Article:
Readings of consumer confidence are grim. US consumer confidence is at lows not seen since the oil price-inspired recession in 1980. In the UK, consumers feel only slightly less bad then they did when Lehman went bankrupt, and when interest rates soared in 1990. The mood in many European countries is almost as dark.

The effects of the dark mood on retailers are easy to see. Consumer pessimism is permeating businesses normally resilient in bad times. Ahold, the Dutch grocer with operations in the US and Europe, has announced a 21 per cent drop in quarterly profits from last year. At the Co-operative Group, a UK grocer, the first-half fall was 12 per cent. Investors have taken note, pushing the shares in the world’s three largest grocers by sales (Tesco, Carrefour and Ahold) down to about a 20 per cent discount to the market. Even brewers are struggling; Heineken has cut is 2011 growth forecasts to zero.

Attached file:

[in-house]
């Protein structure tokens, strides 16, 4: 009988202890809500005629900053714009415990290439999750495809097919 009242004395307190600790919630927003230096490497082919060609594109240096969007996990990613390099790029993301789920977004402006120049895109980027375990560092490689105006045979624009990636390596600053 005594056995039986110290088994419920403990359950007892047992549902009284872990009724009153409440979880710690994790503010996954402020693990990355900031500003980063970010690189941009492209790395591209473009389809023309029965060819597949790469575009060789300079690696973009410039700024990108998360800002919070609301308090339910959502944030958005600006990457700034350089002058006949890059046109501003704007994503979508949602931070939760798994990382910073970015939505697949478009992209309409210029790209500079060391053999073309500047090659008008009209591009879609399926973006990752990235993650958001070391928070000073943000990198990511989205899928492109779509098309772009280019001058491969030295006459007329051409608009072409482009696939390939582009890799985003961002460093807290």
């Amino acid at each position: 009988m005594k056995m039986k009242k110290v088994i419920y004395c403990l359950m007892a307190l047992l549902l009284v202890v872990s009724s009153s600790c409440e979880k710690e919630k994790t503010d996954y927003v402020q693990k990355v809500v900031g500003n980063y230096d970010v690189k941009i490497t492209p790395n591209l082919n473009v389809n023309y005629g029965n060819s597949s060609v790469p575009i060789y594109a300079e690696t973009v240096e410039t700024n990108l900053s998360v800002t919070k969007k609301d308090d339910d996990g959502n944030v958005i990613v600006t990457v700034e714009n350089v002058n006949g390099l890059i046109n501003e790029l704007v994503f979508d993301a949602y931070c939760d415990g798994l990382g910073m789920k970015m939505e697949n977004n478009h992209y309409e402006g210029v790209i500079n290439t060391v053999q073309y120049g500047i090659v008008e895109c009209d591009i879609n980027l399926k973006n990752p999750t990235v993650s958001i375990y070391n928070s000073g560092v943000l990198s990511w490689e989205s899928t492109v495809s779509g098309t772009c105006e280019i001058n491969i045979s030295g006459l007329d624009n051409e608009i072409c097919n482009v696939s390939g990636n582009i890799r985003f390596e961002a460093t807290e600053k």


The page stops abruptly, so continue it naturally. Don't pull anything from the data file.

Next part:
But not everyone is down in the dumps and for companies catering to rich people life is good. On Friday, fancy jewellery maker Tiffany unveiled a one-third increase in its second-quarter profits compared with last year. It found it easy to pass on rising commodity prices to its customers. While the S&P 500 consumer discretionary index has been essentially flat over the past five years, shares of some big luxury goods companies have performed remarkably well. LVMH and Richemont have each returned investors about 60 per cent, and investors in high-end rival Hermes have received back their investment fourfold. All three trade above their pre-recession highs.

During the 1930s depression, the joke was that the reduced spending power of normal shoppers pushed down prices, so the rich could afford to bathe in milk. These days, the elite can load up on handbags, jewellery, and custom-made saddles.

E-mail the Lex team in confidence at lex@ft.com

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